Wednesday, April 14, 2010


She was so tiny. And she had the kind of cute that could melt the coldest steel in seconds. My heart doubled in size to take her in and keep her safe and protected. She was my little girl and I was her daddy.

And then she was in high school. (Yeah, I know, right?)

I liked to tell myself that she still needed my protection, but we had raised her to be strong and independent and she practiced what we preached. She had brains and beauty and was equally able to run with the best of crowds as well as the worst of crowds, and still remain true to herself.

And then the Vice Principal called. I needed to go down to the school because “my little girl” had been in a fight with some guy in the school cafeteria and she was facing expulsion for violating the zero tolerance rule about violence.

When I walked into the Vice Principal’s office, he looked as stern and no-nonsense as she did firm and no-bullsh*t. He explained that she had picked a fight with some kid in the lunch room. She half-whispered that that was not what happened.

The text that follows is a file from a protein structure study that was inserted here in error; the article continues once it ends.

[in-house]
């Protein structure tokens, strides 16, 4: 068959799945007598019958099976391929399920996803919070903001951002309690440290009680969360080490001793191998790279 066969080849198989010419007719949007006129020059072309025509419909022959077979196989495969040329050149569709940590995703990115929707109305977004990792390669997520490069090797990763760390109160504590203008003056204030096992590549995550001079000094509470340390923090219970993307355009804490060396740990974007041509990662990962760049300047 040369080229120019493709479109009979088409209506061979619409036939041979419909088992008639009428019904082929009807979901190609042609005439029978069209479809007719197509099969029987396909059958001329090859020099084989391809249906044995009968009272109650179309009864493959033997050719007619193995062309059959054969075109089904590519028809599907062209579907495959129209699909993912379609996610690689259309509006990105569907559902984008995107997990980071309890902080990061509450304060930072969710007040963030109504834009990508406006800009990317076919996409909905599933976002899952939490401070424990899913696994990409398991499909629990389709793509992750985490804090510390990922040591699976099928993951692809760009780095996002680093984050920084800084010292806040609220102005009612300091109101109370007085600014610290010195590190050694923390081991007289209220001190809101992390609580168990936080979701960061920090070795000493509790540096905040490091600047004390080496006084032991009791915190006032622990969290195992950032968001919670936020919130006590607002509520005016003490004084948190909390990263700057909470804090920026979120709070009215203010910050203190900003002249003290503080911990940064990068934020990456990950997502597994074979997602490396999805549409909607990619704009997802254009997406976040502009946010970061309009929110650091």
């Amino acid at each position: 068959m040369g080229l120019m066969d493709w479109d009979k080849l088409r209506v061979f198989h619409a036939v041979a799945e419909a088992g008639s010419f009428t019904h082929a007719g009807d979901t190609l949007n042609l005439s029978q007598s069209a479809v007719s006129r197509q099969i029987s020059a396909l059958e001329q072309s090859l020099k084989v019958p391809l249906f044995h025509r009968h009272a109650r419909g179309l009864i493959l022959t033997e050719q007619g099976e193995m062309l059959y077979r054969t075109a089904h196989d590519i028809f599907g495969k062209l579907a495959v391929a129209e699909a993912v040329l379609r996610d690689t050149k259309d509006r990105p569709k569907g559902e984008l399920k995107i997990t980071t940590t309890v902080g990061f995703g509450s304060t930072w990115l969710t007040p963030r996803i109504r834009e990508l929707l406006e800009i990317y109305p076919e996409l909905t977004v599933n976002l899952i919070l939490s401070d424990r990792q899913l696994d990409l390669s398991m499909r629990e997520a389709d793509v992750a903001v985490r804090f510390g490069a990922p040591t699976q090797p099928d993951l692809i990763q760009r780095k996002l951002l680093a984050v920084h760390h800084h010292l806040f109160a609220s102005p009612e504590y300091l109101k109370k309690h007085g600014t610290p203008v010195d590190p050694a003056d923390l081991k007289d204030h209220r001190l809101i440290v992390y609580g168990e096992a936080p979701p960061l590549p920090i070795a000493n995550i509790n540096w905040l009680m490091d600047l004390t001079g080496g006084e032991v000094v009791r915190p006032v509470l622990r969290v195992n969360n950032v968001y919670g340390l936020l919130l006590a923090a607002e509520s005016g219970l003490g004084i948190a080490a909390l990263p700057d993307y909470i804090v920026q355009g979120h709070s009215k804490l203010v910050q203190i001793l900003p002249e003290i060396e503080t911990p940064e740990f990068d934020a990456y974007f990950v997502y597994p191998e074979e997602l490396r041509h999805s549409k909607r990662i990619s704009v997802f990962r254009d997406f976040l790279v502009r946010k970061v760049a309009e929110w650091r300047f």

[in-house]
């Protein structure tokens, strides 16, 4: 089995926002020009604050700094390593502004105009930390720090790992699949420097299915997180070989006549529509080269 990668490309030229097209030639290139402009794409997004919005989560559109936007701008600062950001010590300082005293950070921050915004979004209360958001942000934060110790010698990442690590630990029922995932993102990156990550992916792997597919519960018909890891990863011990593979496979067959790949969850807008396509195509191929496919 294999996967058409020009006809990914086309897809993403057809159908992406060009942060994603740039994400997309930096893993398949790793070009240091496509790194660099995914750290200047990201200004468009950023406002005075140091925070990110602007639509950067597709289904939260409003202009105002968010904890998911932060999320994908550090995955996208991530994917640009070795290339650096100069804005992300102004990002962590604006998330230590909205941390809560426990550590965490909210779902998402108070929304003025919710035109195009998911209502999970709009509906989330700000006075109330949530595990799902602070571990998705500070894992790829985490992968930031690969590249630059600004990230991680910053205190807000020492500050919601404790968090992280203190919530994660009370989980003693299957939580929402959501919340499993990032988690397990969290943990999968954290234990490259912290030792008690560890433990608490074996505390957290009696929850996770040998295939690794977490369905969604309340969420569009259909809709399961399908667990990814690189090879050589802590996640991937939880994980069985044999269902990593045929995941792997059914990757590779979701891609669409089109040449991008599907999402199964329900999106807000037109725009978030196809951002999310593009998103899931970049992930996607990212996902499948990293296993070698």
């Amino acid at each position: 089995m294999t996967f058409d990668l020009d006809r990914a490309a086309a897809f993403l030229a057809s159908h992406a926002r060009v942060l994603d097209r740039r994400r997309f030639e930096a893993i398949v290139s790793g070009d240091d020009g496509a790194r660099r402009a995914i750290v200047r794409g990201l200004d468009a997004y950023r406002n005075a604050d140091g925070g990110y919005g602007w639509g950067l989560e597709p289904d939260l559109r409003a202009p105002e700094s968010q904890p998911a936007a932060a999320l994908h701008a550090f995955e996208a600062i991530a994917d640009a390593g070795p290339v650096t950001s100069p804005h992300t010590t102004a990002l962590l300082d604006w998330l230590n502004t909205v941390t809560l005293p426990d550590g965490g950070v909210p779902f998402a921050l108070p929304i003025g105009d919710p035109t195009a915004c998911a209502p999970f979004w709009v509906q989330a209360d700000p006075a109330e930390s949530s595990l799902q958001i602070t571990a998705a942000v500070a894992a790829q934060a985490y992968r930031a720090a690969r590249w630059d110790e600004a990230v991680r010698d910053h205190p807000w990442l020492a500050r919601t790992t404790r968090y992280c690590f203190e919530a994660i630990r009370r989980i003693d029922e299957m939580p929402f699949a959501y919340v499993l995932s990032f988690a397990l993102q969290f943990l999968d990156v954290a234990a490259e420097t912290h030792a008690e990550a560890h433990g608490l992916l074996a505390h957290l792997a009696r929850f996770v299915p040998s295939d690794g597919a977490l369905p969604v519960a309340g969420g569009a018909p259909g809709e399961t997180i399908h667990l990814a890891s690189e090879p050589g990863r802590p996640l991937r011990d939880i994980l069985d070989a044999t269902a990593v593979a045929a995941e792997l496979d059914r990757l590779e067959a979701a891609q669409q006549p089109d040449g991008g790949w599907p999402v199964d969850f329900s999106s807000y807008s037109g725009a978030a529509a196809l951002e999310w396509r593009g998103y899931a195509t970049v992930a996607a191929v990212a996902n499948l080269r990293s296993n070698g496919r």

She explained that one of the school’s bullies was picking on some defenseless kid. She stepped in the middle of it and told him to stop. He made the mistake of trying to shove her out of the way. She shoved back. Apparently with enough force that he went head over heels over the table.

We looked at each other, eye-to-eye and heart-to-heart.

“Did you start the fight?” I asked.

“No, dad,” she said, “I just ended it.”

“Okay. I believe you.”

I looked at the Vice Principal and flatly told him that I would not allow her to be expelled from school for defending some kid who was being bullied and shoving back at the bully who had tried to shove her. She had been raised to protect herself and others, when necessary, and that she had done the right thing.

He feebly attempted to argue the point, as if he too believed she was telling the truth, but the zero tolerance rule had to be enforced, blah, blah, blah.

He lost the argument.

She stayed in school.

And I drove back home, secretly admiring her strength and conviction to doing the right thing.

That’s my girl.

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